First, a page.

“The Weekend Wanderer” is a weekly curated selection of news, stories, resources, and media on the intersection of faith and culture for you to explore through your weekend. Wander through these links however you like and in any order you like. Disclaimer: I do not necessarily agree with all the views expressed within the articles linked from this page, but I have read them myself in order to make me think more deeply.
“Word for the year: patient-endurance” – Ian Paul at Psephizo: “Last week, in our mid-week church group, we were reflecting on what God has been teaching us during 2020. Various people shared experiences, and particular biblical passages or verses—but one person shared a word, not from Scripture, but from reflection on the year and a sense of what God was forming in this person, and the word was ‘resilience’….We don’t find the term ‘resilience’ in the New Testament, but we do find an important term that carries many of the same ideas, and which has a particular importance in the context of Christian discipleship. The term is ὑπομονή (hypomone)….It thus combines ideas of endurance, patience, and courage, and is translated in various way in ETs, including ‘endurance’, ‘steadfastness’, and (my favourite) ‘patient endurance’.”
“‘How Did We Get Here?’ A Call For An Evangelical Reckoning On Trump” – A friend shared with me this interview with Ed Stetzer of Wheaton College by NPR. “As fallout continues from the deadly siege on the U.S. Capitol, Ed Stetzer, head of the Billy Graham Center at Wheaton College in Illinois, has a message for his fellow evangelicals: It’s time for a reckoning. Evangelicals, he says, should look at how their own behaviors and actions may have helped fuel the insurrection. White evangelicals overwhelmingly supported President Trump in the 2020 election.”
“Open Doors’ 2021 watch list highlights impact of COVID-19 on religious persecution worldwide” – “The COVID-19 pandemic has exposed a number of existing problems: political divides, inequities, conspiracy theories. It also has exposed religious persecution in a number of countries, according to Open Doors. In India, the Christian watchdog organization said 80% of Christians who received pandemic aid from its partner organizations reported they’d been turned away from other food distribution points because of their faith. Others reported they’d been passed over for employment. Some had walked miles and hidden their religious affiliation in order just to get food, it said.”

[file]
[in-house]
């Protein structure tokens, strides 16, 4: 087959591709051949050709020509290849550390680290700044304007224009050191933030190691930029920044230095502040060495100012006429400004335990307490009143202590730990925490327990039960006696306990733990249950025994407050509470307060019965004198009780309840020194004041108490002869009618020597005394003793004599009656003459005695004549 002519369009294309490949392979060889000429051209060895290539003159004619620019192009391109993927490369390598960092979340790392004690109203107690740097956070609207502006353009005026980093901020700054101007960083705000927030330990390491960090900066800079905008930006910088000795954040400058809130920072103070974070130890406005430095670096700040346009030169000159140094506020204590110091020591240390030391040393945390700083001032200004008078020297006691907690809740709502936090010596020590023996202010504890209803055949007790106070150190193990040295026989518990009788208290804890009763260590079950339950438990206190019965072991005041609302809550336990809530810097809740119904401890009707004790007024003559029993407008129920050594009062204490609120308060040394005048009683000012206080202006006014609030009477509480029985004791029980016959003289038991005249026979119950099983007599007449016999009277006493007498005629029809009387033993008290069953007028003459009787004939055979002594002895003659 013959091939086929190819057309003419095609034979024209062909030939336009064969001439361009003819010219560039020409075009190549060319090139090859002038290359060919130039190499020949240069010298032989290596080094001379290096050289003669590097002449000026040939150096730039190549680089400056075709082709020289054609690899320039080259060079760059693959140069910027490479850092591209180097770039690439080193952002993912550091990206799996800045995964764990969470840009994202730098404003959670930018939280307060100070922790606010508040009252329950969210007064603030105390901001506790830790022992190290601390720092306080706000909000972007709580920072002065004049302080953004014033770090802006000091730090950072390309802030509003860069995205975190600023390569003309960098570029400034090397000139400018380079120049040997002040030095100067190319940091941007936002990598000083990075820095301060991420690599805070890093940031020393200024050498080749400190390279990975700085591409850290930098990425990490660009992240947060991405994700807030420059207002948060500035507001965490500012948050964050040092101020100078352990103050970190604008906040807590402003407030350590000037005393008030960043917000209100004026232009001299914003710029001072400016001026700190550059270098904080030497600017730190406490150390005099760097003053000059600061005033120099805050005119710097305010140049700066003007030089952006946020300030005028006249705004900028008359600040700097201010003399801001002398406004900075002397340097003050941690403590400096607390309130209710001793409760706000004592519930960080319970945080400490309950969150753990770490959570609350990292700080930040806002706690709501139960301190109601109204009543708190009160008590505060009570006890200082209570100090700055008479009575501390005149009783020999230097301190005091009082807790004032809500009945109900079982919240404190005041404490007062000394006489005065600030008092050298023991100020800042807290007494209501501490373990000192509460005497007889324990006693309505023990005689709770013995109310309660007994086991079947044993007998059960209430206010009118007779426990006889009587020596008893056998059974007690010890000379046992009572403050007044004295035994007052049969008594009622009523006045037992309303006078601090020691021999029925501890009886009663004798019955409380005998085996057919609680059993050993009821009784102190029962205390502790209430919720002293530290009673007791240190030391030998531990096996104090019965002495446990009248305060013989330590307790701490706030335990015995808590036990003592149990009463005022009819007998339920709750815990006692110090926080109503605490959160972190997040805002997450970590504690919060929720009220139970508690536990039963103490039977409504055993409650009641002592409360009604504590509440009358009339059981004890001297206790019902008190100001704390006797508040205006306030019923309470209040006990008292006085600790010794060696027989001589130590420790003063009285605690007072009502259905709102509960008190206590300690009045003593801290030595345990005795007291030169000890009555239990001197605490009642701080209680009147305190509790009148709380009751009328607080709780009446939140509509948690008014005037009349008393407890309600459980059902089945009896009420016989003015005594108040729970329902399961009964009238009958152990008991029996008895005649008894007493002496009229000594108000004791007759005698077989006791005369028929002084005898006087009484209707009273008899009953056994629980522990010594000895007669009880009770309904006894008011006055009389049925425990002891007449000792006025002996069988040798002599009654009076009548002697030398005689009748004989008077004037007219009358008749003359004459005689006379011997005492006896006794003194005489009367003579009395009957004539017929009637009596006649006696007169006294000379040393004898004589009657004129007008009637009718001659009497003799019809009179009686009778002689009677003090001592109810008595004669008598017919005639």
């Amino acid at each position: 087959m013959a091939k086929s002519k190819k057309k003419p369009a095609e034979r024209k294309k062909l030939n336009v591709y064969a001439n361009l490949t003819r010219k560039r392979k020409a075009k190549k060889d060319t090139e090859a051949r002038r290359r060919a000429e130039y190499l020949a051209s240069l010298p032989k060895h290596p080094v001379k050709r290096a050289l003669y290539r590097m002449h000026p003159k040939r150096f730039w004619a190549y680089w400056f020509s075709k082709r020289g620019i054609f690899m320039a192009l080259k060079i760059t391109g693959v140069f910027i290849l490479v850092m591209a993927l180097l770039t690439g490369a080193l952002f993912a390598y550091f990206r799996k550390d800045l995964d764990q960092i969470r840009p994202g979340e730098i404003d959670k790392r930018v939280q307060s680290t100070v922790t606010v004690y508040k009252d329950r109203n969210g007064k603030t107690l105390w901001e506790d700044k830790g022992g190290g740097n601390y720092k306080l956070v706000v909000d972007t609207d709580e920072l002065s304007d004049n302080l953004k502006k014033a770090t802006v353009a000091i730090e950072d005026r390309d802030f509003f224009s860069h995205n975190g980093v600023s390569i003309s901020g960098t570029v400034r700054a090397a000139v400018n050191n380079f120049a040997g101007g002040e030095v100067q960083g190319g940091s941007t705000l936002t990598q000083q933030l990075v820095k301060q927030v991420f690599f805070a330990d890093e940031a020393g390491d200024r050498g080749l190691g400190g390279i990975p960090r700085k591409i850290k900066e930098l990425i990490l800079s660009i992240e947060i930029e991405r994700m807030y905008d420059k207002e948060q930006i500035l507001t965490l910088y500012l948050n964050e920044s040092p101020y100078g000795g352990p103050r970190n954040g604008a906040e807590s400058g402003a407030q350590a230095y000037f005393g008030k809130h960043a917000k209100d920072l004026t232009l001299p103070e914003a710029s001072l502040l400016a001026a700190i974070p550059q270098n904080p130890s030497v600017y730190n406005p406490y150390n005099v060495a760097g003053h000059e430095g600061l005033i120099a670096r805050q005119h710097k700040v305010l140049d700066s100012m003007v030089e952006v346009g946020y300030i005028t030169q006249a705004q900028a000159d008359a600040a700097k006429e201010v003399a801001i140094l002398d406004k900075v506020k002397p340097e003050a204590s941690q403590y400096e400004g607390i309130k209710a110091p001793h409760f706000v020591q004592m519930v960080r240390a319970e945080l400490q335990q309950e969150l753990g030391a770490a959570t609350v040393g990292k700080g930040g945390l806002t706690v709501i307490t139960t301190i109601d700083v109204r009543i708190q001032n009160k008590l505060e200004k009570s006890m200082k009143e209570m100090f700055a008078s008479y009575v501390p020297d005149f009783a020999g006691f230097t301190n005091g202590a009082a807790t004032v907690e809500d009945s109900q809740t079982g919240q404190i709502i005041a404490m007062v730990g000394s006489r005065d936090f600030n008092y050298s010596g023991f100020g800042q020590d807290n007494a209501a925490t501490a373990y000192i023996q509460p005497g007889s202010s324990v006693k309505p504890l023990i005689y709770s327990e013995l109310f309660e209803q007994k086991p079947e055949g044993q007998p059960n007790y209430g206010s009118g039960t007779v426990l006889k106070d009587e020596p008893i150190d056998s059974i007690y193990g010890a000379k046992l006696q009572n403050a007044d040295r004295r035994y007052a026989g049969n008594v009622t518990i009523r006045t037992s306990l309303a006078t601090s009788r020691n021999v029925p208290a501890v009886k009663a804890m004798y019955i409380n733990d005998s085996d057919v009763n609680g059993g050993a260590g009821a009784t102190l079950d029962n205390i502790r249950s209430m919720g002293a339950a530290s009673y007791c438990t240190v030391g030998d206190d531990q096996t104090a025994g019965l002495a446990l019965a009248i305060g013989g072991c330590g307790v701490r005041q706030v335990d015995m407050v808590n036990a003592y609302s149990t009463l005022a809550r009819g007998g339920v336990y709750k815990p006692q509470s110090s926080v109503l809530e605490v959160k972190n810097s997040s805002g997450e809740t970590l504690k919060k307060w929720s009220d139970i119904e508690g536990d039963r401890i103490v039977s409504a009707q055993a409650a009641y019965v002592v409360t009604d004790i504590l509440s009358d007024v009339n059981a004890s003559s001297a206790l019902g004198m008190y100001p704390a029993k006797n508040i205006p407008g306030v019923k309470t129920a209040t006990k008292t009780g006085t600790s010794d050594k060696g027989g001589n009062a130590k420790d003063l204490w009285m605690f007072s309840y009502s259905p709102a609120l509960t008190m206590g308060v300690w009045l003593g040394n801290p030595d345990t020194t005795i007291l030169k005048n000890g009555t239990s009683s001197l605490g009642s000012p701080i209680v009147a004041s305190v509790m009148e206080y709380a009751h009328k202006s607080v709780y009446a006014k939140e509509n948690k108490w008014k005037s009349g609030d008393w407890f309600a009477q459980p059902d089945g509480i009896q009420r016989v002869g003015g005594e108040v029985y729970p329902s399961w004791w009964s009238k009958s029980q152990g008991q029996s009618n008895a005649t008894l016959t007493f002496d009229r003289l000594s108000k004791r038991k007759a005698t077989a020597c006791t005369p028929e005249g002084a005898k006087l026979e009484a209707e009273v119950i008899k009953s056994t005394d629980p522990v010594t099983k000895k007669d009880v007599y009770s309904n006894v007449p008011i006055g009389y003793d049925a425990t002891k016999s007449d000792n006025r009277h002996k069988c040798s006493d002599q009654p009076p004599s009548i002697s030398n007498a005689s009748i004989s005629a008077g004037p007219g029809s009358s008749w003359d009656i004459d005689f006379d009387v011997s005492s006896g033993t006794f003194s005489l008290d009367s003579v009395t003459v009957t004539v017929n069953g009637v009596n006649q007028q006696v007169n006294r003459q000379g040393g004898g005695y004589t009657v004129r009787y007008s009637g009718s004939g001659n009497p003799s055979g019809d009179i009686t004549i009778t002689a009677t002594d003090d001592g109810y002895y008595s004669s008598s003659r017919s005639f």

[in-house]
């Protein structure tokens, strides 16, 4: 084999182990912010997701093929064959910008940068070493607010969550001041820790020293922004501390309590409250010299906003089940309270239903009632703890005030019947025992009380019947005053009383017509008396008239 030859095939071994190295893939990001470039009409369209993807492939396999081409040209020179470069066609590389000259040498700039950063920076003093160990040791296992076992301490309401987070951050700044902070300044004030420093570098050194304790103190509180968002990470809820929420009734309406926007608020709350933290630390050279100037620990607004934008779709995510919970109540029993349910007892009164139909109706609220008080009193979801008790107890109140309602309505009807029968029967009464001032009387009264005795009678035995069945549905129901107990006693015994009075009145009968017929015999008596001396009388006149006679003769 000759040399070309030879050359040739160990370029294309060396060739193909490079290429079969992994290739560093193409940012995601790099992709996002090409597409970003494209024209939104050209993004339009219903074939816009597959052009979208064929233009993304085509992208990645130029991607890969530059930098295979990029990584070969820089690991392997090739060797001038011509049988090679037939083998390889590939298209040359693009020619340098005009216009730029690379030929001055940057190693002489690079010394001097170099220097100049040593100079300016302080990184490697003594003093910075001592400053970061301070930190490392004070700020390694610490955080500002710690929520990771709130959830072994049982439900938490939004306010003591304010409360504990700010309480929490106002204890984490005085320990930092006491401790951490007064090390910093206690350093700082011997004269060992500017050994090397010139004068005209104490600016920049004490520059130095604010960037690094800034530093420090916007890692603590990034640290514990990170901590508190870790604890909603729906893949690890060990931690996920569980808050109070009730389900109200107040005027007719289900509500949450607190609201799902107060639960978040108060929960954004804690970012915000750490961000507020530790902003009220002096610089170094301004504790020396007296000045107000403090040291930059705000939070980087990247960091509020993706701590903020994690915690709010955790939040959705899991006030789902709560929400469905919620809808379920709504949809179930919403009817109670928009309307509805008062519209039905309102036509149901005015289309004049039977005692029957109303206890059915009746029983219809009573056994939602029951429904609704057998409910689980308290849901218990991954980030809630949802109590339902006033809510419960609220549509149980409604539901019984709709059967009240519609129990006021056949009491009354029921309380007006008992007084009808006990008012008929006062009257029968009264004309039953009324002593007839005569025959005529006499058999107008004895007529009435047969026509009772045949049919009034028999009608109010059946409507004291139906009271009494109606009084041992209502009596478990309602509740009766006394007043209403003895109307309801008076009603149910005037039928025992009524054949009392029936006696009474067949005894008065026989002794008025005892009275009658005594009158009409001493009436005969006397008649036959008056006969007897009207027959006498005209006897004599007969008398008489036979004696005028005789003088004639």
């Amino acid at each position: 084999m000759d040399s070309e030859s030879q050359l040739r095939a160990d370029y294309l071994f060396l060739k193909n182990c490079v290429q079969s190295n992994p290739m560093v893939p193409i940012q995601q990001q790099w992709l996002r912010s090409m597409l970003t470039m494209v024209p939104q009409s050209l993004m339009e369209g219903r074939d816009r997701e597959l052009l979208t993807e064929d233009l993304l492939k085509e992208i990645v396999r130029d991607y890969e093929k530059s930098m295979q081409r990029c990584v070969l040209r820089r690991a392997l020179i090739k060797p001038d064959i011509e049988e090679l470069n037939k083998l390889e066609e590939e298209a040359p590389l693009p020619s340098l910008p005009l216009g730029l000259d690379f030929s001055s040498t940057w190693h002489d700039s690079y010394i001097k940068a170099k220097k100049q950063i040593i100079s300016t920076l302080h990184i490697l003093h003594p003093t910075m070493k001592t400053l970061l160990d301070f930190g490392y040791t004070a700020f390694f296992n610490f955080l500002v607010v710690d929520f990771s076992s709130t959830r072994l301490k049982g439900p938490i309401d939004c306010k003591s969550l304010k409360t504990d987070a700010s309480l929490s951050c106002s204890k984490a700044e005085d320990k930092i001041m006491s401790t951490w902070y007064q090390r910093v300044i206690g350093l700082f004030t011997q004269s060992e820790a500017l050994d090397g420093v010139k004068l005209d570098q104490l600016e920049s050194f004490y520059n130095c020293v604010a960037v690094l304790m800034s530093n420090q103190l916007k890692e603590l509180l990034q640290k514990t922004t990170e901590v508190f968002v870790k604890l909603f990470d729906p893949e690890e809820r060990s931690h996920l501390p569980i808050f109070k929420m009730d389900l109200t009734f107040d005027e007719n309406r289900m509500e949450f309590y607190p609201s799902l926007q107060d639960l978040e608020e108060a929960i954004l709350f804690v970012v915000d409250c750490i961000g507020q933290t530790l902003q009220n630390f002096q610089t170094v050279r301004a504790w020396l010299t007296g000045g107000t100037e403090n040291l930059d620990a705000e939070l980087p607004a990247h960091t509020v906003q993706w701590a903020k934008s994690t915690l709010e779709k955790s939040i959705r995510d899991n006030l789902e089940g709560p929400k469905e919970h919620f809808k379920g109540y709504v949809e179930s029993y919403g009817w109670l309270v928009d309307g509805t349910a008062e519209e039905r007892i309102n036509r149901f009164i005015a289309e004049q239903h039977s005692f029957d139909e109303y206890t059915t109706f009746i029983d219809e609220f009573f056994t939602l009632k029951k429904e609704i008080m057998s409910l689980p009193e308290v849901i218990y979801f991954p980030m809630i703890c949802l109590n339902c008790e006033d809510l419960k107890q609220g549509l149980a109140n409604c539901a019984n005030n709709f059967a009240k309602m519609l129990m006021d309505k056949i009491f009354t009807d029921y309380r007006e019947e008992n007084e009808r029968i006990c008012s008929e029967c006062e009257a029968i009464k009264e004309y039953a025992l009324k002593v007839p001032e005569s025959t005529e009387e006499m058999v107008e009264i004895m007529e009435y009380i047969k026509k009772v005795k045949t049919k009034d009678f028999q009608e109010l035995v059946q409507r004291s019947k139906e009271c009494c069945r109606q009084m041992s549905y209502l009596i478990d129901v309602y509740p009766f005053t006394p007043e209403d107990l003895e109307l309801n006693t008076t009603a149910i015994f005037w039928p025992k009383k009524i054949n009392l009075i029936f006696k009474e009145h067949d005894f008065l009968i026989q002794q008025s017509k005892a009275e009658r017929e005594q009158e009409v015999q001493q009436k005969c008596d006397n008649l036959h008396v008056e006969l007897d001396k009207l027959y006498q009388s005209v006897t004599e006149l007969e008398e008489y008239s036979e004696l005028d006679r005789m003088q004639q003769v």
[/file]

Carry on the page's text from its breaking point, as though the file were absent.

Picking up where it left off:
“Explainer: The Supreme Court reinstates abortion pill restriction“ – Here’s an explainer from the Ethics and Religious Liberty Commission on an abortion debate issue addressed by the Supreme Court this past week. “The Supreme Court of the United States (SCOTUS) granted the application for stay presented by the Trump Administration and reinstated requirements for women seeking medical abortion pills to first visit a doctor’s office or clinic. The decision was split 6-3, with the liberal justices in the dissent.”
“What Happened at Masada?” – James Romm reviews two new books on Masada at The New York Review of Books: “The historian Steve Mason has called The Jewish War by Flavius Josephus ‘perhaps the most influential non-biblical text of Western history.’ This may seem a surprising choice. Written in Greek around 75 AD, the war it describes—the Judaean revolt against Roman rule that began in 66 and largely ended in 70 after huge losses, including the destruction of much of Jerusalem and the tearing down of its Temple—hardly seems today to be ‘the greatest not only of wars of our own times, but of all those we have ever heard of,’ as Josephus claims in his opening words. Yet the work continues to fascinate, especially now that thorny questions have emerged concerning its account of the war’s coda in the year 74: the mass murder-suicide of nearly a thousand Jews who resided on the fortified hill of Masada, just before it was captured by the Romans.”
“What if Instead of Calling People Out, We Called Them In?” – I am convinced that we no longer know how to talk to one another. A friend shared this article with me and I found it thought-provoking within the current retributive cycle of our culture of vengeance and public shaming. “‘I am challenging the call-out culture,’ Professor Ross said from her home in Atlanta…’I think you can understand how calling out is toxic. It really does alienate people, and makes them fearful of speaking up.’ That perspective has made Professor Ross, 67, an unlikely figure in the culture wars. A radical Black feminist who has been doing human rights work for four decades, she was one of the signatories of a widely denounced letter in Harper’s Magazine, for which she herself was called out.”